My only compliant with the "advances" in technology is that I feel it makes a certain number of us independent on something other than our own intuition, judgement, and research. Using a GPS in addition to a compass and a topographical map is the perfect combination. I have yet to read one article which states that using a GPS, by itself, is all someone needs. In order for the GPS to work effectively the unit has to be aligned with the proper satellites and have enough battery power. If the individuals in the first and third story would have had a simple road atlas than they would have clearly seen which roads were more frequently traveled, and they would have had the greatest chance of getting them to their destination without harm or incident.
There are a few positive stories I found which show how GPS units have saved individuals from catastrophes such as THIS guy who was on a remote bike ride with some friends and ended up braking his ankle. They simply used their cell phone and gave the GPS coordinates to the authorities who then dispatched a police officer to pick the injured guy up. I'm not sure if this story overshadows the story I read about though where a disgruntled ex-employee of a car manufacturer disabled more than 100 vehicles by accessing the GPS units remotely....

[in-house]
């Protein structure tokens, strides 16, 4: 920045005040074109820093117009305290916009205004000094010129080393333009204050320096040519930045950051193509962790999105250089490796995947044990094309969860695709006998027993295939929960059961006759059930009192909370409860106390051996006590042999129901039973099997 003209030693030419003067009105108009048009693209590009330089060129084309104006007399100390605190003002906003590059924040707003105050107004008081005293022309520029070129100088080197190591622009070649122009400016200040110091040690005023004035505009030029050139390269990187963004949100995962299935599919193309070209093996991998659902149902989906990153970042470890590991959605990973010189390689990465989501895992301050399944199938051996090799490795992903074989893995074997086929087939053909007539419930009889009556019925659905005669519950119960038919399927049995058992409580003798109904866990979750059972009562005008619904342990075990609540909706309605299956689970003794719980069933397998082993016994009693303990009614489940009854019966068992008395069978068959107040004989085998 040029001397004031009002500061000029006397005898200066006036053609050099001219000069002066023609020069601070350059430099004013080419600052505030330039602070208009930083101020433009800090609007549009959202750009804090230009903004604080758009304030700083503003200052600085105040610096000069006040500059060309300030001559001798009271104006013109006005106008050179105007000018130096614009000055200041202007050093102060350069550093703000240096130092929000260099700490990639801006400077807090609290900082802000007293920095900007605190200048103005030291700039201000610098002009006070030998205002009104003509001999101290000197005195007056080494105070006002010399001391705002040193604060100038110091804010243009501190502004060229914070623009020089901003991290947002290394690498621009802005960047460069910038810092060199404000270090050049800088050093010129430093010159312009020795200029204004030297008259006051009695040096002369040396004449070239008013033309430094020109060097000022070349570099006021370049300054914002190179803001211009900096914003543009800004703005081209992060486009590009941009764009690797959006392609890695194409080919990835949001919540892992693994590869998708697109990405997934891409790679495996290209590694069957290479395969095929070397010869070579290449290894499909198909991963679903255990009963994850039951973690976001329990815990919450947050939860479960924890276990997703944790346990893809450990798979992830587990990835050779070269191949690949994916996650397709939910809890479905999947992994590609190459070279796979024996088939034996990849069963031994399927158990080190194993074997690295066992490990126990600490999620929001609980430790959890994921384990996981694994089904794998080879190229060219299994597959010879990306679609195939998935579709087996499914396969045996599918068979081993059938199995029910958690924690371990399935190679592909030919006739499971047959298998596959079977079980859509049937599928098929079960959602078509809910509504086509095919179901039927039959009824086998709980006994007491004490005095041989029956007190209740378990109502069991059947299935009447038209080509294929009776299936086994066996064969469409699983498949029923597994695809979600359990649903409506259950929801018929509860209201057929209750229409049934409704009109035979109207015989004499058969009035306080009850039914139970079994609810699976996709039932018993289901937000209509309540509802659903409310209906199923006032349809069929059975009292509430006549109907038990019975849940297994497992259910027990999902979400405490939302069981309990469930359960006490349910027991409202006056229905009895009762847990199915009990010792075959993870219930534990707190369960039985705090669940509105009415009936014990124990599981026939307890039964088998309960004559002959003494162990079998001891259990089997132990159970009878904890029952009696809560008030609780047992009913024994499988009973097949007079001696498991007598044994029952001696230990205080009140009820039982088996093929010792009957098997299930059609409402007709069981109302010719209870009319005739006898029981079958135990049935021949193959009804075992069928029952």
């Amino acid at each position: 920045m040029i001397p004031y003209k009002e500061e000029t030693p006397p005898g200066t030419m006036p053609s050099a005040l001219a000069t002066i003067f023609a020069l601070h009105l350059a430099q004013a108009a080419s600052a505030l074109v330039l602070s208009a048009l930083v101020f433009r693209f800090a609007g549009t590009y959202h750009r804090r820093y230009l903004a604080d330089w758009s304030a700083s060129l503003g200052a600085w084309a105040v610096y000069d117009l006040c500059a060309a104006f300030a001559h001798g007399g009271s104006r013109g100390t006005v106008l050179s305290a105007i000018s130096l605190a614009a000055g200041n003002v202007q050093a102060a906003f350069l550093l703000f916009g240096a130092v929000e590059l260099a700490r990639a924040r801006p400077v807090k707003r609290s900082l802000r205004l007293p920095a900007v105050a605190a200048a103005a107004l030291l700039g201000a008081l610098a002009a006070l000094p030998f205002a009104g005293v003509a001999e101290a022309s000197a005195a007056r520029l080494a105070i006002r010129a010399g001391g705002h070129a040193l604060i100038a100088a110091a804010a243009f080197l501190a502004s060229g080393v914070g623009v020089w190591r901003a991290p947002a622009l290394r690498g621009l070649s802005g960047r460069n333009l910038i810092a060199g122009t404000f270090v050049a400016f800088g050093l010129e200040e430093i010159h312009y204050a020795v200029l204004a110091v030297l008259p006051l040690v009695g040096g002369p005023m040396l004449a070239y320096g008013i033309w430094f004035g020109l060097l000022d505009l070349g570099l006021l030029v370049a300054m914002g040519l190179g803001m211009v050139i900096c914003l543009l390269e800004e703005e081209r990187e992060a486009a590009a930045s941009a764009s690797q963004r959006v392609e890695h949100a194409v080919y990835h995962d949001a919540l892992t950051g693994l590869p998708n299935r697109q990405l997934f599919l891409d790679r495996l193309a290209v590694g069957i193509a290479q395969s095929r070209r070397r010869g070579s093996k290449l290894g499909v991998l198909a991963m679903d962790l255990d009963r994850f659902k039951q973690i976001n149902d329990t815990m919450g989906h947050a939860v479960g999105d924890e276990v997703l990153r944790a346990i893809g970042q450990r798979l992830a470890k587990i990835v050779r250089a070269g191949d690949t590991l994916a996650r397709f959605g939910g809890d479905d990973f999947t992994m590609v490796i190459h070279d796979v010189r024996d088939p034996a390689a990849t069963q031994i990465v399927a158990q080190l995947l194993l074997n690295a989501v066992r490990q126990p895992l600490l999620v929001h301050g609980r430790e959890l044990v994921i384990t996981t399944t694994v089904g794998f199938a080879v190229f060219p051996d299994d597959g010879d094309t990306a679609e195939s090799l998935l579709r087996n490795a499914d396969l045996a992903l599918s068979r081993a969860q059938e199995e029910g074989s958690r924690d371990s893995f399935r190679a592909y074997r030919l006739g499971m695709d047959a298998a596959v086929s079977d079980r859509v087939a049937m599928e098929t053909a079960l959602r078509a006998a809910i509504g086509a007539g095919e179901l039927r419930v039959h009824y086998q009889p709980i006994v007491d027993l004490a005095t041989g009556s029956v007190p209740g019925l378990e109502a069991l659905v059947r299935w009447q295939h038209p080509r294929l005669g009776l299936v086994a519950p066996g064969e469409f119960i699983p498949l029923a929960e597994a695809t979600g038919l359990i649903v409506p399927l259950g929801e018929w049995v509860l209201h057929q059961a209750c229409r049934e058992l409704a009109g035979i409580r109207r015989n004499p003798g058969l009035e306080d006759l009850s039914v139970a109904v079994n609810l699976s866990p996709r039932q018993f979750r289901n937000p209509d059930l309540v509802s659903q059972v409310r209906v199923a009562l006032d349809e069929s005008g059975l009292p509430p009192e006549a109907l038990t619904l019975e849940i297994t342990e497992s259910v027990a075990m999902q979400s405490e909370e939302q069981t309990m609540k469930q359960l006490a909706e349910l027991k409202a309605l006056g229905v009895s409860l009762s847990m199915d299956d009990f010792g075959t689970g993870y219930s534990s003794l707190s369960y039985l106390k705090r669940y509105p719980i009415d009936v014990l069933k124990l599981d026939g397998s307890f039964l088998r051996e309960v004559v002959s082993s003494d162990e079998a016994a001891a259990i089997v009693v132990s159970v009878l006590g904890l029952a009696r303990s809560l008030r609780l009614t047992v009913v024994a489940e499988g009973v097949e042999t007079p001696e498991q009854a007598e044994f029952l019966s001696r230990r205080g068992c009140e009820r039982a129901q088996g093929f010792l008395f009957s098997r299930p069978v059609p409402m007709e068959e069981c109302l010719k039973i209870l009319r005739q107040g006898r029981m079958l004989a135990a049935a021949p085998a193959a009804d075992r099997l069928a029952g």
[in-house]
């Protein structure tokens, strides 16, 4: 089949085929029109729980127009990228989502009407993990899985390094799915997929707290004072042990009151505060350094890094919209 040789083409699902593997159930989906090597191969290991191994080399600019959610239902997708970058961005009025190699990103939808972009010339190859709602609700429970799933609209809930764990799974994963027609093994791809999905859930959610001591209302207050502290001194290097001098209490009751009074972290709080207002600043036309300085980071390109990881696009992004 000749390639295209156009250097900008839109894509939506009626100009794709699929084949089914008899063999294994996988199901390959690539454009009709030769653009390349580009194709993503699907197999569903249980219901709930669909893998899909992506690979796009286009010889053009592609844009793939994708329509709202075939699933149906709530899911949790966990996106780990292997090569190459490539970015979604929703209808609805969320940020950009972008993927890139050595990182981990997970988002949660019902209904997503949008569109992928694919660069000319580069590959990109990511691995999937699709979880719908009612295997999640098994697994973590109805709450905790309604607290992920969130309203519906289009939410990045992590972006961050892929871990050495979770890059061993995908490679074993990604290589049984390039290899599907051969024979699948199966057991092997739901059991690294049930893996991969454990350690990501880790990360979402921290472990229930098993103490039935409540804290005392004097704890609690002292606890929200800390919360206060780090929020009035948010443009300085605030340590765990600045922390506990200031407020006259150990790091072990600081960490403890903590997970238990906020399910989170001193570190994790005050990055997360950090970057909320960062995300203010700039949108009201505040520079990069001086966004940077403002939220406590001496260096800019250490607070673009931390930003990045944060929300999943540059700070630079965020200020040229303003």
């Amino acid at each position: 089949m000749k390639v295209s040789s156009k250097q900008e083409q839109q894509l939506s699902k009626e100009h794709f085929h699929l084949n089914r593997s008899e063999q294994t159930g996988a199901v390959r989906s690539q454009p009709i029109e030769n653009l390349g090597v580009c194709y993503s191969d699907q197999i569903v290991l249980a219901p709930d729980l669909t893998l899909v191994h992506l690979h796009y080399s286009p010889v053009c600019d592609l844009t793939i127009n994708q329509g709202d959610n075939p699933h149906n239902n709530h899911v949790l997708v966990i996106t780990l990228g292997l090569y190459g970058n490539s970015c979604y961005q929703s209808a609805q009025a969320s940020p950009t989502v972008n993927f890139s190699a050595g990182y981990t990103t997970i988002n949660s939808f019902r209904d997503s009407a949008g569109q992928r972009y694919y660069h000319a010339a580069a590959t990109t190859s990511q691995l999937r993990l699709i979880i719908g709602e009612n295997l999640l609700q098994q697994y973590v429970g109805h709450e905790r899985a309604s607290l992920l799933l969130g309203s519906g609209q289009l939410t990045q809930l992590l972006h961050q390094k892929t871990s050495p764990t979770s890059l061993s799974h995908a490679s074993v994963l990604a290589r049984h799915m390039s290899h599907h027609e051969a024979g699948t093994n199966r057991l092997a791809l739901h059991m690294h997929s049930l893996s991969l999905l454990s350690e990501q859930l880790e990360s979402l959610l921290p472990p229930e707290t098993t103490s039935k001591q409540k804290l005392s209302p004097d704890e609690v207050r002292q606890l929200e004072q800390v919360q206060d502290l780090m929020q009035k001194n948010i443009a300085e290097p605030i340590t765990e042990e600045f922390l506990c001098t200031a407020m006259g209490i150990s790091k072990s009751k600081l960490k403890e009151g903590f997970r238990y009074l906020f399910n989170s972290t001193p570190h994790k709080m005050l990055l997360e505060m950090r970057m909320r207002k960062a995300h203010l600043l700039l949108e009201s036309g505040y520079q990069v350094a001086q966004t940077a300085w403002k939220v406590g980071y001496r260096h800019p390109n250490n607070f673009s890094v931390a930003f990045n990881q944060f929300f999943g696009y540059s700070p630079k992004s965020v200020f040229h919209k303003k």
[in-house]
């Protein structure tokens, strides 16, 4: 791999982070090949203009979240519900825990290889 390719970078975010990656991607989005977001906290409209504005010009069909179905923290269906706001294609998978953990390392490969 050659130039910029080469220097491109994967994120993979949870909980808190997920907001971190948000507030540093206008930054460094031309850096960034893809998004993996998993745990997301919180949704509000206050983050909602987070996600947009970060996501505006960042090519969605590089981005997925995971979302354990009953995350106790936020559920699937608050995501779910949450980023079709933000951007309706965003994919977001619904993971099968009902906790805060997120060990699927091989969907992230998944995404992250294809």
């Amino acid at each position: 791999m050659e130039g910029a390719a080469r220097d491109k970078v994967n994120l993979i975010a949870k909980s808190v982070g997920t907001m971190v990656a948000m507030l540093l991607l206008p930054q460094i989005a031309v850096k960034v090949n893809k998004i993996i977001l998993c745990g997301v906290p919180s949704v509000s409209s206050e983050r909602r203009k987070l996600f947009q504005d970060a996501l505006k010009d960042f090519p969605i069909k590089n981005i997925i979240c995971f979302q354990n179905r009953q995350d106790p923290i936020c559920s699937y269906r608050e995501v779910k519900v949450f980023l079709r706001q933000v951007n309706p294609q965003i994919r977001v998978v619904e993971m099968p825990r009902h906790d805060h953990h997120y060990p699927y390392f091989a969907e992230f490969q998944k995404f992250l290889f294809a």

Final word: Plan for the worst, hope for the best, and if you don't know how to use your head to plan ahead, than just stay home...
Thursday, June 3, 2010
Very rarely do I open a book and, after reading the first couple of pages, feel compelled to write copious notes. Such was the case with "The Unthinkable." It may have been due to the psychological nature of the book, but each page had me gripped to the science behind the stories.
The author, Amanda Ripley, separates the book into three sections. In order to remember them, I saw a correlation with the title for her book and will include them in parenthesis:
Amanda starts out by explaining why certain people freeze when presented with would-be traumatic events.